Scrolling through social media brings endless surprises, many of them unwelcome.
Maybe you’ve experienced this: you come across a post from an acquaintance at church or a distant family member, and the person’s opinion is either uninformed or inflammatory, and their responses to comments get heated. You cringe at the leaps of logic, the “what-about-ism,” the tendency toward conspiracy thinking, the articles shared, or the ad hominem attacks. Whatever the subject (politics, the pandemic, or public debates), you’re surprised to see this person engaging this way.
How should you respond? Should you respond?
Whatever decision you make, remember: That person is more than their online profile. You know this instinctively. That’s why you were surprised at the online behavior—because you’ve been with that person in person.
In that moment, you should probably say to yourself: This isn’t her at her best.
Or, He’s wonderful in many ways, just wrong in what he’s saying here and in how he’s saying it.
Or, I know her, and she’s much better than how she’s coming across here.
There’s more to that person than the ill-timed tweet, the misinformed blog comment, or the inflammatory Instagram post. You think back to when that lady organized the meal train for someone facing a serious illness. You’ve seen that guy volunteer every week to do homework with disadvantaged students. You recall the person going on a mission trip or providing housing for a single mother in distress. Yes, you still cringe at the way he or she comes across online—perhaps angry, ignorant, defensive, or a combination of all three—but you recognize an important truth: the real person cannot be reduced to an online persona. There’s someone more real than that profile pic and status update.
Now, let’s expand your assumptions and your actions in this situation to the rest of social media, including people you don’t know. You come across a cantankerous comment from someone with a smiling profile pic. They seem angry. They’re sharing misinformation. They’re invincible in their ignorance on a particular topic.
In that moment, you have a choice. Will you dehumanize that person? Will you divorce them from their past or present context? Will you see them as little more than their avatar or profile pic? Will you reduce them to their political views?
Or . . . will you choose instead to expand your assumptions, based on people you know, to people you don’t? Will you say to yourself, This person is probably better than how they’re coming across right now. This person may look like a jerk online, but I won’t reduce him or her to this moment of bad behavior. This guy may be pretty decent in person. That woman may be someone who serves well in her church or community.
Obviously, you can’t know for sure that the person online is better than their online persona, but since you know there are cases in your own family or congregation where people are frequently kinder, and more patient and loving than they come across online, could you extend that “believe the best” mentality to others?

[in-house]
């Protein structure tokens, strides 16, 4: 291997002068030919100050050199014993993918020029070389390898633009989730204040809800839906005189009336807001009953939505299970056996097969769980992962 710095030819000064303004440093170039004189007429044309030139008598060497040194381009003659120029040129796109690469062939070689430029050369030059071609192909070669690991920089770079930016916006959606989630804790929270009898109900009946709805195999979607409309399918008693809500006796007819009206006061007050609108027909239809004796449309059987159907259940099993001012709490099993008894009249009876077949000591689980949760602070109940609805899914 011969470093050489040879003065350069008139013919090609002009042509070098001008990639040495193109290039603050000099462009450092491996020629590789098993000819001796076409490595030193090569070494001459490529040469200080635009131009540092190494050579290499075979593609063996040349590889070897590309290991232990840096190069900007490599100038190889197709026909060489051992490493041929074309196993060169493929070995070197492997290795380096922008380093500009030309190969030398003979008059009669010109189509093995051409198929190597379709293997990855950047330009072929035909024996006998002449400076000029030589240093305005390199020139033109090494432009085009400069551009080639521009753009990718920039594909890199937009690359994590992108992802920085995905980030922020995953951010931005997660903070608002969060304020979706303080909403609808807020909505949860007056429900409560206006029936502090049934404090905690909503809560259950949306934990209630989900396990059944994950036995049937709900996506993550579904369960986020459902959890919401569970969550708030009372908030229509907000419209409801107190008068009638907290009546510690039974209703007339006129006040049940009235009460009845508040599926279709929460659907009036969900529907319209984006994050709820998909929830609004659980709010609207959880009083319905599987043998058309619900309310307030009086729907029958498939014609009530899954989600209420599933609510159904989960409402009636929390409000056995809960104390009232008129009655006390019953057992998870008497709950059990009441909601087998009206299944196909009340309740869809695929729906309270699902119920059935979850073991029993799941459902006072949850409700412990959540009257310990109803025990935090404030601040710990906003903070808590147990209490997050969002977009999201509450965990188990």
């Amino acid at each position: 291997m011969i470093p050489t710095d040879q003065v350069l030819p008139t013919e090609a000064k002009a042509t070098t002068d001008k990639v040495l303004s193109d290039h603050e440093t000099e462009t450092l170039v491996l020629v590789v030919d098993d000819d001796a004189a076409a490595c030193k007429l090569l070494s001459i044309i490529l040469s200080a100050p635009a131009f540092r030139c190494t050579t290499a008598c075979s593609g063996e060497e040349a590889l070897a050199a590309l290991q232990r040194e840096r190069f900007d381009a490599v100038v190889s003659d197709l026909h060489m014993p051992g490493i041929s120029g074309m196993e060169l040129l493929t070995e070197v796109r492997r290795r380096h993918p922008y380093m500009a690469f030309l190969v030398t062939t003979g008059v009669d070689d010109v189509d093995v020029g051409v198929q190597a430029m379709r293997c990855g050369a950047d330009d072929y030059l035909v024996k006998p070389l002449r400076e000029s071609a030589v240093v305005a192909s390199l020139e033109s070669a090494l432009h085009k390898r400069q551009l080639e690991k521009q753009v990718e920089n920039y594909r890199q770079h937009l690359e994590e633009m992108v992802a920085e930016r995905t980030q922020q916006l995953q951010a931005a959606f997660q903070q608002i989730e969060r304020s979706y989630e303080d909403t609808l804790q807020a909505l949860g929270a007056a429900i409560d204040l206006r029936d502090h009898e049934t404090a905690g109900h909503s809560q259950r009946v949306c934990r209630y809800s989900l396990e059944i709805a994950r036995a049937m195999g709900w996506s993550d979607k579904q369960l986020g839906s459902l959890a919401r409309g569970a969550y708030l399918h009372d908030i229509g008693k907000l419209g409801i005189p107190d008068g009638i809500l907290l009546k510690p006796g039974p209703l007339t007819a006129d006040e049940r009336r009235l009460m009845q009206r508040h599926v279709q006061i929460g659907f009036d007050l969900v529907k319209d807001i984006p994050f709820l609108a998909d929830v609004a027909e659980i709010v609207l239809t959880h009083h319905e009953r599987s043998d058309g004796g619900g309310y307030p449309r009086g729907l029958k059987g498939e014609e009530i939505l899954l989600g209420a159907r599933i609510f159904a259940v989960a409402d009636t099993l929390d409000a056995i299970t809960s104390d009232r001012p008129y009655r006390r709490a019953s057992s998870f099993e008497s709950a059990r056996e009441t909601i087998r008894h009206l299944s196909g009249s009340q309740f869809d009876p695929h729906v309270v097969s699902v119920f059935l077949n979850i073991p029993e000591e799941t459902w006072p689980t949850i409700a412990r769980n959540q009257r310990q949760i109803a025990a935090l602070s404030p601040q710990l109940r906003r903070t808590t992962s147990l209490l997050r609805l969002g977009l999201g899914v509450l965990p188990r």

To be sure, there are terrible trolls online. Nothing I’ve said here should excuse bullying or malicious behavior. There are plenty of bad actors on social media whose online deeds are best described as evil. But there are also people who come across in ways that don’t really capture the best of who they are, what they’re about, or how well they love.
Since so many of our connections these days have moved online (a trend sped up by the pandemic), it’s easy to see social media as a cesspool of gossip and hatred, as people relentlessly critique and troll, with some spouting off uninformed opinions on any matter of issues, as if we are all experts in every field of life these days. It’s enough to cause even the bravest social media soldier to want to throw in the towel sometimes.
But the reality is, people say and do things on social media that don’t capture the fullness of who they are as people. Just as we can dehumanize one another through rhetoric online, we can also dehumanize each other by seeing in the dehumanizer a dehumanized person themselves. We demean or diminish the image of God in the person whose behavior leaves much to be desired.
Plus, once you realize that social media feeds are manipulating us to see conflict, to increase engagement, and to elicit the biggest reaction (Facebook, for example, has admitted to this kind of manipulation), you recognize you’re getting an incomplete (even distorted) view of the world every time you log on. Maybe people in our country aren’t as bad as they come across in news stories and online. Maybe you’re not seeing the best of your fellow citizens, but the worst, which means that people are far more decent than you’d expect.
When you rethink your assumptions, you can keep from diminishing or dehumanizing the person whose views make you cringe. You choose to believe that a person coming off badly online may not actually be as bad as they seem. You decide to see something more than an avatar or a profile pic and instead believe that this person is made in God’s image. And then you thank God that neither your life nor theirs can be reduced to an ill-timed tweet or fiery Facebook post.
This article was found here at gospelcoalition.org.